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Rescuers scan rugged terrain in California and Nevada in search for adventurer Steve Fossett

Calm winds and clear skies allowed rescuers to scan a vast swath of rugged terrain in California and Nevada on Wednesday in their search for adventurer Steve Fossett.

Friends and relatives, meanwhile, were counting on his grit and experience to pull him through. Fossett's single-engine plane vanished Monday as he was scouting dry lake beds for an attempt to set a world land speed record.

"He's the number one gliding pilot in the world, as well as the number one aviator in the world ... If anybody could have glided (this plane) down, it would have been him," Sir Richard Branson, the British billionaire who has helped finance many of Fossett's adventures, told reporters Wednesday. "But obviously, it's extremely worrying that it's lasted three days."

Branson said he and others were working with Google Inc. to study pictures from space that might help them determine the plane's direction and "whether there was anything unusual."

"If the worse comes to worse... Steve's lived his life to the full, and he hasn't wasted a minute of his life," Branson said.

The millionaire aviator did not file a flight plan. His plane, a Bellanca Citabria Super Decathlon, carried a locator that sends a satellite signal after a rough landing, but officials said they had picked up no locator signals from the plane or radio communication.

Even if the plane locator failed, Fossett usually wears a Breitling Emergency watch that allows pilots to easily signal their location, said Granger Whitelaw, co-founder of the Rocket Racing League.

"They're registered to us personally, so they know it's you," he said by phone Wednesday from New York. There had been no word of such a signal by Wednesday.

Rescuers in Nevada had higher hopes of finding something because there was little wind to interfere with their aerial search efforts, unlike Tuesday, said Gary Derks, operations officer for the Nevada Division of Emergency Management.

The aerial search Tuesday included 14 aircraft conducting grid searches over 7,500 square miles (19,425 square kilometers). The search on Wednesday was intended to concentrate on 600 square miles (1,554 square kilometers).

Fossett, the first person to circle the world solo in a balloon, took off alone Monday morning from an airstrip at hotel magnate William Barron Hilton's Flying M Ranch, about 70 miles (112 kilometers) southeast of Reno. A friend reported him missing when he did not return.

It was not known what kind of survival gear, if any, Fossett might have had with him. He was planning just a short flight before returning to the private air strip.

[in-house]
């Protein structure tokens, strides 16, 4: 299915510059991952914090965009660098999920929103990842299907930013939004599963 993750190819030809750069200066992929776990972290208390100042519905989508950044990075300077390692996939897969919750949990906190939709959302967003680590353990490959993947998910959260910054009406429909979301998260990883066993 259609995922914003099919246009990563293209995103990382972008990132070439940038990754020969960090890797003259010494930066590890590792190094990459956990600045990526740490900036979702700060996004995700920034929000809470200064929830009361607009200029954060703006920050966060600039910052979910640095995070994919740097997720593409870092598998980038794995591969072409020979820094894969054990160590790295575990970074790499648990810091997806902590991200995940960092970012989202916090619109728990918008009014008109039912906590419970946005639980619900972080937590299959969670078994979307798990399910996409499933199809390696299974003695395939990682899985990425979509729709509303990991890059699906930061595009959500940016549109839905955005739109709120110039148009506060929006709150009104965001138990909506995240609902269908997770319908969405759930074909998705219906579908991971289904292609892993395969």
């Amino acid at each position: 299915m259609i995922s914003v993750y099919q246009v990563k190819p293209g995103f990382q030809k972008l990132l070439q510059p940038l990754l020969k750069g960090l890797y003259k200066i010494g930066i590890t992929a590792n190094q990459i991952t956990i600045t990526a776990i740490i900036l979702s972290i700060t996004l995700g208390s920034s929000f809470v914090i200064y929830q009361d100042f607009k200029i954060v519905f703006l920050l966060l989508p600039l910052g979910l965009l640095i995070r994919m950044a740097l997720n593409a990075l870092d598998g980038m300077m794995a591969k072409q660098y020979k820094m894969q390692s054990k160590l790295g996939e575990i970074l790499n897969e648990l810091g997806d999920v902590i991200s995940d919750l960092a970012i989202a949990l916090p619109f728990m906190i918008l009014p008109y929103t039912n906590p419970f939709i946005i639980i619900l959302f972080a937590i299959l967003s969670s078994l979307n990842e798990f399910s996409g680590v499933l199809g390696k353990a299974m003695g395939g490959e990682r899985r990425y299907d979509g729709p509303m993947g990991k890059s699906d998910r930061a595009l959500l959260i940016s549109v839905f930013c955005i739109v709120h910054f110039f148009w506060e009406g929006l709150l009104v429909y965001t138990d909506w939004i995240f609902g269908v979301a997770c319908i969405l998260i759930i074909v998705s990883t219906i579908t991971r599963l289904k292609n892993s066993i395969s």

Civil Air Patrol Maj. Cynthia Ryan would not speculate about how many days someone might survive in the terrain, but she and longtime associates of the 63-year-old adventurer said he had proven survival skills.

"He's a very savvy and methodical and determined pilot. I'd give him the highest odds," she said.

Winds gusting up 40 mph (64 kph) on Tuesday kept the search planes from flying as low to the ground or as close to the 10,000-foot peaks as they would have liked, Ryan said.

One Civil Air Patrol pilot said turbulence was so bad that his aircraft dropped 1,500 feet (457 meters) in about three seconds. The downdrafts and gusts also provide a very real danger: They can come out of nowhere to push aircraft into the granite mountainsides if pilots are not careful.

"It's provided a real bouncy ride for our searchers and that makes it really difficult to look at what's on the ground," Ryan said.

Forecasters said the winds would drop to about 10 mph (16 kilometer) on Wednesday in the county Fossett had targeted.

Nevada National Guard planes and helicopters in the rescue effort were equipped with infrared and other high-tech vision equipment, said Col. Craig Wroblewski, the Guard's director of operations. The aircraft worked into the night Tuesday, but there was no sign of the pilot or his plane.

"We just want to find him alive," Wroblewski said.

Fossett has an application pending before the U.S. Bureau of Land Management for a permit in Eureka County to attempt to break the land-speed record of 766.6 mph (1,233.67 kph).

In 2002, Fossett became the first person to fly around the world alone in a balloon. In two weeks, his balloon flew 19,428.6 miles (31,265.85 kilometers) around the Southern Hemisphere. The record came after five previous attempts - some of them spectacular and frightening failures.

It is among dozens of firsts claimed by Fossett in his life as an adventurer, which he embarked on after earning a fortune as a financial trader.

He set marks for speed or distance in balloons, airplanes, gliders, sailboats - even cross-country skis and an airship, according to his Web site. In March 2005, he became the first person to fly a plane solo around the world without refueling.

Fossett also has experience as an outdoorsman, climbing some of the world's best-known peaks, including the Matterhorn in Switzerland and Mount Kilimanjaro in Tanzania.

He also swam the English Channel in 1985, placed 47th in the Iditarod dog sled race in 1992, participated in the 24 Hours of Le Mans car race in 1996 and broke the round-the-world sailing record by six days in 2004.

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